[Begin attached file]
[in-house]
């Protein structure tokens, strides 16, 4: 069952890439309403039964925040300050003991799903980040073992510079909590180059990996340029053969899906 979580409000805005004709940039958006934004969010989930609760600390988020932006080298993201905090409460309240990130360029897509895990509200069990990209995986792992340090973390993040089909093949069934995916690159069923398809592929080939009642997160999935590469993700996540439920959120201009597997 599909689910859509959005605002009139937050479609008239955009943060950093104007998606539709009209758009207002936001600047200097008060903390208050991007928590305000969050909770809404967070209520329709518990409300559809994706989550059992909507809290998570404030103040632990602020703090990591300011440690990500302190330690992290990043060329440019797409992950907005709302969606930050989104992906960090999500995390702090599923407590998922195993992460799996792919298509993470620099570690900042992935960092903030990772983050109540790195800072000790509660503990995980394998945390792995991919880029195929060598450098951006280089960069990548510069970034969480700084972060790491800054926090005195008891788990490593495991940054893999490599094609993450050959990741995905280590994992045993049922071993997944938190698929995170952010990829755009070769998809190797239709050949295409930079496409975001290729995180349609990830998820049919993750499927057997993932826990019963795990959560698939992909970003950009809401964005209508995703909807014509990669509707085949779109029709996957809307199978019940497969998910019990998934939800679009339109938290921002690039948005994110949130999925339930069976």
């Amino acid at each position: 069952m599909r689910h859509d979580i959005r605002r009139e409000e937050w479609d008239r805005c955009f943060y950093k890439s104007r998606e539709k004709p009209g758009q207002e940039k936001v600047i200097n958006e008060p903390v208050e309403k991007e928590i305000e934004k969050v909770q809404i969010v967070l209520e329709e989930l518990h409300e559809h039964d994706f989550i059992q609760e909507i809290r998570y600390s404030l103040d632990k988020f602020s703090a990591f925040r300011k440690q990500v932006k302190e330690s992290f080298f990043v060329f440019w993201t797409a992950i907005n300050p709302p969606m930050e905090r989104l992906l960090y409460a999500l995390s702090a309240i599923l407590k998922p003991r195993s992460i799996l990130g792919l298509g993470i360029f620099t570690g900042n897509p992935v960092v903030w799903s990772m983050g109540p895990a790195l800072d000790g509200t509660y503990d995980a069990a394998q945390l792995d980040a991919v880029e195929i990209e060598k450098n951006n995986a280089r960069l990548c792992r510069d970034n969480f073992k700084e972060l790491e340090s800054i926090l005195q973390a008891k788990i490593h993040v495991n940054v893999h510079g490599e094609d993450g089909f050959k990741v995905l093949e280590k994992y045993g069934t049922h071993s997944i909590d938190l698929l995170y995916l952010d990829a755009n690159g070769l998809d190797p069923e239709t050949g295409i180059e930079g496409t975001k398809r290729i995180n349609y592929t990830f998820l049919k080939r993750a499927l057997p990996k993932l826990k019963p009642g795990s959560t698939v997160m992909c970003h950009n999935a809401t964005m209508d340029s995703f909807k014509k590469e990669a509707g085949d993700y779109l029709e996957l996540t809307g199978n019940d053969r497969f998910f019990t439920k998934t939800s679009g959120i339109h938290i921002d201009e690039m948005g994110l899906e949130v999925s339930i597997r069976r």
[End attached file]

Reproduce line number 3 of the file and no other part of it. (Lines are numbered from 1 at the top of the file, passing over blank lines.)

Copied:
């Amino acid at each position: 069952m599909r689910h859509d979580i959005r605002r009139e409000e937050w479609d008239r805005c955009f943060y950093k890439s104007r998606e539709k004709p009209g758009q207002e940039k936001v600047i200097n958006e008060p903390v208050e309403k991007e928590i305000e934004k969050v909770q809404i969010v967070l209520e329709e989930l518990h409300e559809h039964d994706f989550i059992q609760e909507i809290r998570y600390s404030l103040d632990k988020f602020s703090a990591f925040r300011k440690q990500v932006k302190e330690s992290f080298f990043v060329f440019w993201t797409a992950i907005n300050p709302p969606m930050e905090r989104l992906l960090y409460a999500l995390s702090a309240i599923l407590k998922p003991r195993s992460i799996l990130g792919l298509g993470i360029f620099t570690g900042n897509p992935v960092v903030w799903s990772m983050g109540p895990a790195l800072d000790g509200t509660y503990d995980a069990a394998q945390l792995d980040a991919v880029e195929i990209e060598k450098n951006n995986a280089r960069l990548c792992r510069d970034n969480f073992k700084e972060l790491e340090s800054i926090l005195q973390a008891k788990i490593h993040v495991n940054v893999h510079g490599e094609d993450g089909f050959k990741v995905l093949e280590k994992y045993g069934t049922h071993s997944i909590d938190l698929l995170y995916l952010d990829a755009n690159g070769l998809d190797p069923e239709t050949g295409i180059e930079g496409t975001k398809r290729i995180n349609y592929t990830f998820l049919k080939r993750a499927l057997p990996k993932l826990k019963p009642g795990s959560t698939v997160m992909c970003h950009n999935a809401t964005m209508d340029s995703f909807k014509k590469e990669a509707g085949d993700y779109l029709e996957l996540t809307g199978n019940d053969r497969f998910f019990t439920k998934t939800s679009g959120i339109h938290i921002d201009e690039m948005g994110l899906e949130v999925s339930i597997r069976r």